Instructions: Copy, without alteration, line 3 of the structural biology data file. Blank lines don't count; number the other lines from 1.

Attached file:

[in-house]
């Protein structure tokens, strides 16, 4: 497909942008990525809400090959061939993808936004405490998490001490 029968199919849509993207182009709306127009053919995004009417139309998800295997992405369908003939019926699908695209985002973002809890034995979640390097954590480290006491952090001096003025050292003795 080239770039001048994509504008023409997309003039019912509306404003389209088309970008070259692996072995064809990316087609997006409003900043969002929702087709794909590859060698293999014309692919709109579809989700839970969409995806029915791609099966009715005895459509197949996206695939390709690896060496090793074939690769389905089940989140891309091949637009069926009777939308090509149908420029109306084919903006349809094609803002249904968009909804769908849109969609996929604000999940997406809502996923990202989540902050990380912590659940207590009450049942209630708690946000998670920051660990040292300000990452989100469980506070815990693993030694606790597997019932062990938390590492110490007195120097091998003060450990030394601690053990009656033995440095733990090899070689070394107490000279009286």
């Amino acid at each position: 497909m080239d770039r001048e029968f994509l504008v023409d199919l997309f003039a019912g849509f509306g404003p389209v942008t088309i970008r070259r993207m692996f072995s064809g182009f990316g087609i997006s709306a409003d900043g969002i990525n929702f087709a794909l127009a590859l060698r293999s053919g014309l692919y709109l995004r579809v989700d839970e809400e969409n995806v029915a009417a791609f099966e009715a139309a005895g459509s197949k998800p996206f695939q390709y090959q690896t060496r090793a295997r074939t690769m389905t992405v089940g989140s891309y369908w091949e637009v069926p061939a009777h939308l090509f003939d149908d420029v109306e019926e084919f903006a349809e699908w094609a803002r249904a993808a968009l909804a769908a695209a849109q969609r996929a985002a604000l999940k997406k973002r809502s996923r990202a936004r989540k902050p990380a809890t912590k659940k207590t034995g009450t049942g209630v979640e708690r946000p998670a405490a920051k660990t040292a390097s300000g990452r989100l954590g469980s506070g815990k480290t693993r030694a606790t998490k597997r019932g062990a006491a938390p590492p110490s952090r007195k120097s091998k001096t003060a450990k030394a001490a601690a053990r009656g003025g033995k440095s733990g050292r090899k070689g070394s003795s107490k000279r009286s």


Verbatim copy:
């Amino acid at each position: 497909m080239d770039r001048e029968f994509l504008v023409d199919l997309f003039a019912g849509f509306g404003p389209v942008t088309i970008r070259r993207m692996f072995s064809g182009f990316g087609i997006s709306a409003d900043g969002i990525n929702f087709a794909l127009a590859l060698r293999s053919g014309l692919y709109l995004r579809v989700d839970e809400e969409n995806v029915a009417a791609f099966e009715a139309a005895g459509s197949k998800p996206f695939q390709y090959q690896t060496r090793a295997r074939t690769m389905t992405v089940g989140s891309y369908w091949e637009v069926p061939a009777h939308l090509f003939d149908d420029v109306e019926e084919f903006a349809e699908w094609a803002r249904a993808a968009l909804a769908a695209a849109q969609r996929a985002a604000l999940k997406k973002r809502s996923r990202a936004r989540k902050p990380a809890t912590k659940k207590t034995g009450t049942g209630v979640e708690r946000p998670a405490a920051k660990t040292a390097s300000g990452r989100l954590g469980s506070g815990k480290t693993r030694a606790t998490k597997r019932g062990a006491a938390p590492p110490s952090r007195k120097s091998k001096t003060a450990k030394a001490a601690a053990r009656g003025g033995k440095s733990g050292r090899k070689g070394s003795s107490k000279r009286s």